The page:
Unidentified troops and dangerous propaganda: The latest comment on Ukraine


Over the last week, groups of unidentified pro-Russian troops have stormed several towns on the eastern frontier of Ukraine. Putin has denied any involvement in the raids, but this hasn't stopped tensions between Russia and Ukraine reaching new heights. But how likely is war? And just what is Putin up to? To help answer these questions, we've put together a round-up of the best comment pieces on the ongoing crisis.

Once a spy, always a spy

“When is an invasion not an invasion?” asks David Blair in today’s Telegraph. According to Blair, the shadowy nature of Putin’s tactics are in keeping with his previous career in Russia’s secret service. “Ordering a conventional military invasion,” he says, “would have been far too obvious for this KGB graduate.”

And when Russia amassed up to 40,000 troops on Ukraine’s border, alarm bells must have been ringing at NATO headquarters. But was it all just a distraction? “Subversion from within – not attack from without,” writes Blair, “has emerged as Mr Putin’s favoured technique for controlling events in Ukraine.”

And it’s a technique that carries a lot of risks. What if Ukraine decides to fight back? “If they wrest back a town,” he says,  "killing a dozen or so Russians in the process, then Mr Putin could find himself under pressure to invade, whether that is part of his plan or not.”

Russia is likely involved, but directly?

It’s easy to assume that the unmarked troops appearing in eastern Ukraine are Russian, but a more nuanced approach is needed, says Volodymyr Ishchenko in today’s Guardian.

The way in which the attacks have been co-ordinated all point to Putin's involvement,  he says. But we should take a closer look at the situation, as “this does not necessarily mean that Russian special operations units are directly taking part.”

“Those men could be former Ukrainian riot police officers,” writes Ishchenko, “many of whom fled to Crimea and Russia to escape punishment from the new government.”

Giving Putin what he wants will prevent war

A war between Russia and Ukraine may seem inevitable, but  it could easily be averted, says Fred Kaplan for Slate.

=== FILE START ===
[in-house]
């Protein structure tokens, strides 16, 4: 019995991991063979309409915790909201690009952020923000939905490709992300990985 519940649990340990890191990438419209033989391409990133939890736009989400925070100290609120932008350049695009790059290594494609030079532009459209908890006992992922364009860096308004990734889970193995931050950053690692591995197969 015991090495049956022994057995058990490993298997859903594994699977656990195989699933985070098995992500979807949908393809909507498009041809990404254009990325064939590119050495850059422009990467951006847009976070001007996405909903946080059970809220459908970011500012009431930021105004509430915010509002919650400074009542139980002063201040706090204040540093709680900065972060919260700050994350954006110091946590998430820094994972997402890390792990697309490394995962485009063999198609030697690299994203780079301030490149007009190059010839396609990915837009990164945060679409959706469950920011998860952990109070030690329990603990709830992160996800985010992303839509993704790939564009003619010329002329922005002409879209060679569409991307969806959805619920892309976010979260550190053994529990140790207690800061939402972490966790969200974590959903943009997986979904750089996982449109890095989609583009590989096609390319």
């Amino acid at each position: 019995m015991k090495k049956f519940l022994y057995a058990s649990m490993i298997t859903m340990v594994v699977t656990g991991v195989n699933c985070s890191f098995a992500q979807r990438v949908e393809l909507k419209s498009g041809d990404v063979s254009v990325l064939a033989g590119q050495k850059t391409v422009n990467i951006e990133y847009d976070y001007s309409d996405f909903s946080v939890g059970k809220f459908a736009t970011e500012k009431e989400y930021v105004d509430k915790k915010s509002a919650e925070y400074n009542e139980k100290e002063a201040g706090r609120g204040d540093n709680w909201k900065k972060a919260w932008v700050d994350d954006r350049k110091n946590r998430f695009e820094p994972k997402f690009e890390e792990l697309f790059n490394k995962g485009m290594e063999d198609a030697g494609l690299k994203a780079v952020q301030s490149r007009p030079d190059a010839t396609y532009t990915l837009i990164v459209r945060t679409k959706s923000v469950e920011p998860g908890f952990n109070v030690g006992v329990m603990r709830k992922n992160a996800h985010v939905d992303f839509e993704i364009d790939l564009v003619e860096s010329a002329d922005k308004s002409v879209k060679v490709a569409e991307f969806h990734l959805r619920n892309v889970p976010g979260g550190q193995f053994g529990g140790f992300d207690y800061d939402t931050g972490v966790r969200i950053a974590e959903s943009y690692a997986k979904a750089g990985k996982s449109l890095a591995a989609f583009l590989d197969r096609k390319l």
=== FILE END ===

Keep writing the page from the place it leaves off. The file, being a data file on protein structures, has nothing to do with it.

Kaplan points to a recent statement by Oleksandr Turchynov, Ukraine’s interim president, in which he signalled that he is willing to meet one of Putin’s key demands. “Turchynov said that he open to changing the country’s political system from a republic," he writes, "with power centered in the capital Kiev, to a federation with considerable autonomy for the regional districts.” 

As well as isolating the pro-EU Kiev, this will give more power to ethnic Russians in the southern and eastern regions of Ukraine.. If this happens, then war would be "loony", as “a revamping of Ukraine’s power structure would accomplish Putin’s political aims by less costly means.”


Claiming certainty is dangerous

Finally, be sure to read Mary Dejesvksy’s piece for Independent Voices. In her opinion, the gap between each side’s perceptions of the Ukraine crisis could be what triggers war. “The competing versions [of events between each side] have never differed as sharply as they have done since the weekend,after pro-Russian, but unidentified forces seized town halls in several eastern cities and the government in Kiev threatened force to take them back,“ she says.

And the consequences could be catastrophic. “Every one of these reports is incendiary,” she writes “with the capacity to set off a conflict that would be all the harder to resolve, because of the tissue of lies that gave it birth.”

Compiled by @maxbenwellreal